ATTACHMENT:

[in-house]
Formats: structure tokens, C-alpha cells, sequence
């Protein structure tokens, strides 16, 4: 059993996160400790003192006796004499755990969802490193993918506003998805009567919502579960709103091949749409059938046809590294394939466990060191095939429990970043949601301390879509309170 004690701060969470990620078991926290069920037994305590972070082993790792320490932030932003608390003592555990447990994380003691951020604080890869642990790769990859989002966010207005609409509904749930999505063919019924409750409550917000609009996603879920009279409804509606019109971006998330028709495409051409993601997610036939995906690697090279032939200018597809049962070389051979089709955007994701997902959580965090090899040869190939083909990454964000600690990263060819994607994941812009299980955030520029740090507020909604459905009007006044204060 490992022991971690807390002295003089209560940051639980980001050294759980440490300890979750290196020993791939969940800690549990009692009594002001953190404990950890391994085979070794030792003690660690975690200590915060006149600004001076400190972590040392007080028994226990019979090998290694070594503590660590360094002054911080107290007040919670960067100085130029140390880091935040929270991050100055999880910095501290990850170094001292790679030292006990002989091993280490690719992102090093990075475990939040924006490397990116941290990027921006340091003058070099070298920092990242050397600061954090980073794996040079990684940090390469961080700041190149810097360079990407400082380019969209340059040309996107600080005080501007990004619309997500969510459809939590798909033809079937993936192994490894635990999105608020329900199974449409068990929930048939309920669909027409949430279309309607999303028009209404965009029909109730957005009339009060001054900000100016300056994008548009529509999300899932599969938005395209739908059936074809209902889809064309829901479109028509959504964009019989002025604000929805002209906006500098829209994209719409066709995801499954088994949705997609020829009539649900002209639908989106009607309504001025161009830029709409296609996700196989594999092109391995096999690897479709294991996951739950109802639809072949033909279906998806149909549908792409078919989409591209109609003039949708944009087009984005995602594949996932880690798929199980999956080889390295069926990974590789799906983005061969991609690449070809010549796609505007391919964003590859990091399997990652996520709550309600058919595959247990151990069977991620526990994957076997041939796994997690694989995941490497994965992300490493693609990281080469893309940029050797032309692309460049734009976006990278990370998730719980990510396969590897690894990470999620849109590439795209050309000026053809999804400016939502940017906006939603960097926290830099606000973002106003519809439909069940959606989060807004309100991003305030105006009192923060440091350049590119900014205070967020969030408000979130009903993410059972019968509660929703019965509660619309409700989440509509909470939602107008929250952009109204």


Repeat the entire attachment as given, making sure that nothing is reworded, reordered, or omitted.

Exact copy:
[in-house]
Formats: structure tokens, C-alpha cells, sequence
């Protein structure tokens, strides 16, 4: 059993996160400790003192006796004499755990969802490193993918506003998805009567919502579960709103091949749409059938046809590294394939466990060191095939429990970043949601301390879509309170 004690701060969470990620078991926290069920037994305590972070082993790792320490932030932003608390003592555990447990994380003691951020604080890869642990790769990859989002966010207005609409509904749930999505063919019924409750409550917000609009996603879920009279409804509606019109971006998330028709495409051409993601997610036939995906690697090279032939200018597809049962070389051979089709955007994701997902959580965090090899040869190939083909990454964000600690990263060819994607994941812009299980955030520029740090507020909604459905009007006044204060 490992022991971690807390002295003089209560940051639980980001050294759980440490300890979750290196020993791939969940800690549990009692009594002001953190404990950890391994085979070794030792003690660690975690200590915060006149600004001076400190972590040392007080028994226990019979090998290694070594503590660590360094002054911080107290007040919670960067100085130029140390880091935040929270991050100055999880910095501290990850170094001292790679030292006990002989091993280490690719992102090093990075475990939040924006490397990116941290990027921006340091003058070099070298920092990242050397600061954090980073794996040079990684940090390469961080700041190149810097360079990407400082380019969209340059040309996107600080005080501007990004619309997500969510459809939590798909033809079937993936192994490894635990999105608020329900199974449409068990929930048939309920669909027409949430279309309607999303028009209404965009029909109730957005009339009060001054900000100016300056994008548009529509999300899932599969938005395209739908059936074809209902889809064309829901479109028509959504964009019989002025604000929805002209906006500098829209994209719409066709995801499954088994949705997609020829009539649900002209639908989106009607309504001025161009830029709409296609996700196989594999092109391995096999690897479709294991996951739950109802639809072949033909279906998806149909549908792409078919989409591209109609003039949708944009087009984005995602594949996932880690798929199980999956080889390295069926990974590789799906983005061969991609690449070809010549796609505007391919964003590859990091399997990652996520709550309600058919595959247990151990069977991620526990994957076997041939796994997690694989995941490497994965992300490493693609990281080469893309940029050797032309692309460049734009976006990278990370998730719980990510396969590897690894990470999620849109590439795209050309000026053809999804400016939502940017906006939603960097926290830099606000973002106003519809439909069940959606989060807004309100991003305030105006009192923060440091350049590119900014205070967020969030408000979130009903993410059972019968509660929703019965509660619309409700989440509509909470939602107008929250952009109204």